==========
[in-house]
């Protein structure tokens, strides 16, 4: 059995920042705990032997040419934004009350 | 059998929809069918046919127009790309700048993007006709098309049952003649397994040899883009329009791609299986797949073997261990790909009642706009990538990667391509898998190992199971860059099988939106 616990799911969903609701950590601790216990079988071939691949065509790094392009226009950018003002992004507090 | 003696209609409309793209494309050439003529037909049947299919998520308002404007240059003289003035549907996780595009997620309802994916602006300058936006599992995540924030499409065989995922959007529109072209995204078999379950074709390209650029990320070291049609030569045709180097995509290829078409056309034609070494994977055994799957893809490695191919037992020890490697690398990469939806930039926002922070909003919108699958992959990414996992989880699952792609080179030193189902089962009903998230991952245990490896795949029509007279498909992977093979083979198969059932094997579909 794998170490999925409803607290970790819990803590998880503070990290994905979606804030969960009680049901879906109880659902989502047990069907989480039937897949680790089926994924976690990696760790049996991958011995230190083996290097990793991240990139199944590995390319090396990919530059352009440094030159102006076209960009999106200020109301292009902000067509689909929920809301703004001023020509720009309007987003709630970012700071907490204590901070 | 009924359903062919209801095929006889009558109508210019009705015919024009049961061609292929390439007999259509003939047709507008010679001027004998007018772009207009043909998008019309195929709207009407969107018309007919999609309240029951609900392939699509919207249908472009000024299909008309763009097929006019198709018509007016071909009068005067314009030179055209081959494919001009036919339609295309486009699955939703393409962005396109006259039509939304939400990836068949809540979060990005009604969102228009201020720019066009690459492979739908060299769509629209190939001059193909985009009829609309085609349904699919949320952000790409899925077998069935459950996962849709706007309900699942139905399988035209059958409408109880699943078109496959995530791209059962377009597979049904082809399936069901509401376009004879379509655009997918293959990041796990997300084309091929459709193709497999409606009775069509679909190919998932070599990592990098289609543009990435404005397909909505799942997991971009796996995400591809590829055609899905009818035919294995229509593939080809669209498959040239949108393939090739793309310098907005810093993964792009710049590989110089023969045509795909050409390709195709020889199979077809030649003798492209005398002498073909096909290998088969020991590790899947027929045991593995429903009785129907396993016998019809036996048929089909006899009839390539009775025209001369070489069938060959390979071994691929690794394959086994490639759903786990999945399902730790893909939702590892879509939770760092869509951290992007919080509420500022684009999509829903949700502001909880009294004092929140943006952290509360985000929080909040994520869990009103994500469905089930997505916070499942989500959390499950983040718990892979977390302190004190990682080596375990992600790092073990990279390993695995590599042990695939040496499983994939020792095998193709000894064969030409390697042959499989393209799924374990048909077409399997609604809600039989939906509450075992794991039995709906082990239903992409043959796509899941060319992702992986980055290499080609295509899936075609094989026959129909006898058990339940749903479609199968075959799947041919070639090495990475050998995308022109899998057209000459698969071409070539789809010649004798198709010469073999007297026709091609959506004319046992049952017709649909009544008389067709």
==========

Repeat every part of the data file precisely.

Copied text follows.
[in-house]
């Protein structure tokens, strides 16, 4: 059995920042705990032997040419934004009350 | 059998929809069918046919127009790309700048993007006709098309049952003649397994040899883009329009791609299986797949073997261990790909009642706009990538990667391509898998190992199971860059099988939106 616990799911969903609701950590601790216990079988071939691949065509790094392009226009950018003002992004507090 | 003696209609409309793209494309050439003529037909049947299919998520308002404007240059003289003035549907996780595009997620309802994916602006300058936006599992995540924030499409065989995922959007529109072209995204078999379950074709390209650029990320070291049609030569045709180097995509290829078409056309034609070494994977055994799957893809490695191919037992020890490697690398990469939806930039926002922070909003919108699958992959990414996992989880699952792609080179030193189902089962009903998230991952245990490896795949029509007279498909992977093979083979198969059932094997579909 794998170490999925409803607290970790819990803590998880503070990290994905979606804030969960009680049901879906109880659902989502047990069907989480039937897949680790089926994924976690990696760790049996991958011995230190083996290097990793991240990139199944590995390319090396990919530059352009440094030159102006076209960009999106200020109301292009902000067509689909929920809301703004001023020509720009309007987003709630970012700071907490204590901070 | 009924359903062919209801095929006889009558109508210019009705015919024009049961061609292929390439007999259509003939047709507008010679001027004998007018772009207009043909998008019309195929709207009407969107018309007919999609309240029951609900392939699509919207249908472009000024299909008309763009097929006019198709018509007016071909009068005067314009030179055209081959494919001009036919339609295309486009699955939703393409962005396109006259039509939304939400990836068949809540979060990005009604969102228009201020720019066009690459492979739908060299769509629209190939001059193909985009009829609309085609349904699919949320952000790409899925077998069935459950996962849709706007309900699942139905399988035209059958409408109880699943078109496959995530791209059962377009597979049904082809399936069901509401376009004879379509655009997918293959990041796990997300084309091929459709193709497999409606009775069509679909190919998932070599990592990098289609543009990435404005397909909505799942997991971009796996995400591809590829055609899905009818035919294995229509593939080809669209498959040239949108393939090739793309310098907005810093993964792009710049590989110089023969045509795909050409390709195709020889199979077809030649003798492209005398002498073909096909290998088969020991590790899947027929045991593995429903009785129907396993016998019809036996048929089909006899009839390539009775025209001369070489069938060959390979071994691929690794394959086994490639759903786990999945399902730790893909939702590892879509939770760092869509951290992007919080509420500022684009999509829903949700502001909880009294004092929140943006952290509360985000929080909040994520869990009103994500469905089930997505916070499942989500959390499950983040718990892979977390302190004190990682080596375990992600790092073990990279390993695995590599042990695939040496499983994939020792095998193709000894064969030409390697042959499989393209799924374990048909077409399997609604809600039989939906509450075992794991039995709906082990239903992409043959796509899941060319992702992986980055290499080609295509899936075609094989026959129909006898058990339940749903479609199968075959799947041919070639090495990475050998995308022109899998057209000459698969071409070539789809010649004798198709010469073999007297026709091609959506004319046992049952017709649909009544008389067709």